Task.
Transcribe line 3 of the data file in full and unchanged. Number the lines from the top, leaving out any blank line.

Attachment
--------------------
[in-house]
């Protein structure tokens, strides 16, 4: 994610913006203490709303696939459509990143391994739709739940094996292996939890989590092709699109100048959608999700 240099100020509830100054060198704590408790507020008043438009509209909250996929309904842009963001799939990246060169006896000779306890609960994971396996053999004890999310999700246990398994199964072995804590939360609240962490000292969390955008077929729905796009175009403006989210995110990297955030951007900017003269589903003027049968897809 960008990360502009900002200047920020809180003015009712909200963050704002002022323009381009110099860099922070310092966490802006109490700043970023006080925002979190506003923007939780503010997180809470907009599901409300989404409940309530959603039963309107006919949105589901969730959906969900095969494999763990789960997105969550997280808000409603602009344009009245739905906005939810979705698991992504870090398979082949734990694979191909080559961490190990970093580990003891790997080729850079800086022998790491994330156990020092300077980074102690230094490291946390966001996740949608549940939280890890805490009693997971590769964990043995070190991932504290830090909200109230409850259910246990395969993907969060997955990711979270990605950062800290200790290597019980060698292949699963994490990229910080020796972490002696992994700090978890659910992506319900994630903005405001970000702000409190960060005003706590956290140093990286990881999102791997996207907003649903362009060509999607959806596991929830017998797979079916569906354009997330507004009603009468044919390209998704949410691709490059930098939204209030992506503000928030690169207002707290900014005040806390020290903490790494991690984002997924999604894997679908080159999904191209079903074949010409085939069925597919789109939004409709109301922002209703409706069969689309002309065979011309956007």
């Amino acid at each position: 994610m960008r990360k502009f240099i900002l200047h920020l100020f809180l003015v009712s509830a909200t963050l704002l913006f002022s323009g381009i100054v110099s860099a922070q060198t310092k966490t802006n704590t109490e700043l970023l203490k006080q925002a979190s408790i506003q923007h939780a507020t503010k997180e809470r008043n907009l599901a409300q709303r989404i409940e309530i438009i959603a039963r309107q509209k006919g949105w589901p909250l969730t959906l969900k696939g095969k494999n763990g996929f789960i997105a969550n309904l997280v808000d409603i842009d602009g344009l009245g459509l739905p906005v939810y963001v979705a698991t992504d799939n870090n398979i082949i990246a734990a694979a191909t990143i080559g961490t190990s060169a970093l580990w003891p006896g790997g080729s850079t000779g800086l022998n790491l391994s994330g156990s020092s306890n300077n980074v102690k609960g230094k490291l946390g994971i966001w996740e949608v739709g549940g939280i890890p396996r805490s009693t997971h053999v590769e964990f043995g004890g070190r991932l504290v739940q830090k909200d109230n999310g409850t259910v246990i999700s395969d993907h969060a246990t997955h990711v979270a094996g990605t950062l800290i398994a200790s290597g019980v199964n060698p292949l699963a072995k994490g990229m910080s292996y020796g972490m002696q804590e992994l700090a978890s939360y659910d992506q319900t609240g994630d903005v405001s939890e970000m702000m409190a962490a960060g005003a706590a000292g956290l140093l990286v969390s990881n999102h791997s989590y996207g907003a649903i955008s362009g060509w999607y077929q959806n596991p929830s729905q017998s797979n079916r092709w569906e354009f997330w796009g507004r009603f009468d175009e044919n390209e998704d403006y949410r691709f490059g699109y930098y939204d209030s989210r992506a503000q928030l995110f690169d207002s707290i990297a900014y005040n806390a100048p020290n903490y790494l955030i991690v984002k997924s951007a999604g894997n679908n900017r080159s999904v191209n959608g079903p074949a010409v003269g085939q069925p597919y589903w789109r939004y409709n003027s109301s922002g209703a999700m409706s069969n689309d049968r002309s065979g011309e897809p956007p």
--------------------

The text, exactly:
């Amino acid at each position: 994610m960008r990360k502009f240099i900002l200047h920020l100020f809180l003015v009712s509830a909200t963050l704002l913006f002022s323009g381009i100054v110099s860099a922070q060198t310092k966490t802006n704590t109490e700043l970023l203490k006080q925002a979190s408790i506003q923007h939780a507020t503010k997180e809470r008043n907009l599901a409300q709303r989404i409940e309530i438009i959603a039963r309107q509209k006919g949105w589901p909250l969730t959906l969900k696939g095969k494999n763990g996929f789960i997105a969550n309904l997280v808000d409603i842009d602009g344009l009245g459509l739905p906005v939810y963001v979705a698991t992504d799939n870090n398979i082949i990246a734990a694979a191909t990143i080559g961490t190990s060169a970093l580990w003891p006896g790997g080729s850079t000779g800086l022998n790491l391994s994330g156990s020092s306890n300077n980074v102690k609960g230094k490291l946390g994971i966001w996740e949608v739709g549940g939280i890890p396996r805490s009693t997971h053999v590769e964990f043995g004890g070190r991932l504290v739940q830090k909200d109230n999310g409850t259910v246990i999700s395969d993907h969060a246990t997955h990711v979270a094996g990605t950062l800290i398994a200790s290597g019980v199964n060698p292949l699963a072995k994490g990229m910080s292996y020796g972490m002696q804590e992994l700090a978890s939360y659910d992506q319900t609240g994630d903005v405001s939890e970000m702000m409190a962490a960060g005003a706590a000292g956290l140093l990286v969390s990881n999102h791997s989590y996207g907003a649903i955008s362009g060509w999607y077929q959806n596991p929830s729905q017998s797979n079916r092709w569906e354009f997330w796009g507004r009603f009468d175009e044919n390209e998704d403006y949410r691709f490059g699109y930098y939204d209030s989210r992506a503000q928030l995110f690169d207002s707290i990297a900014y005040n806390a100048p020290n903490y790494l955030i991690v984002k997924s951007a999604g894997n679908n900017r080159s999904v191209n959608g079903p074949a010409v003269g085939q069925p597919y589903w789109r939004y409709n003027s109301s922002g209703a999700m409706s069969n689309d049968r002309s065979g011309e897809p956007p």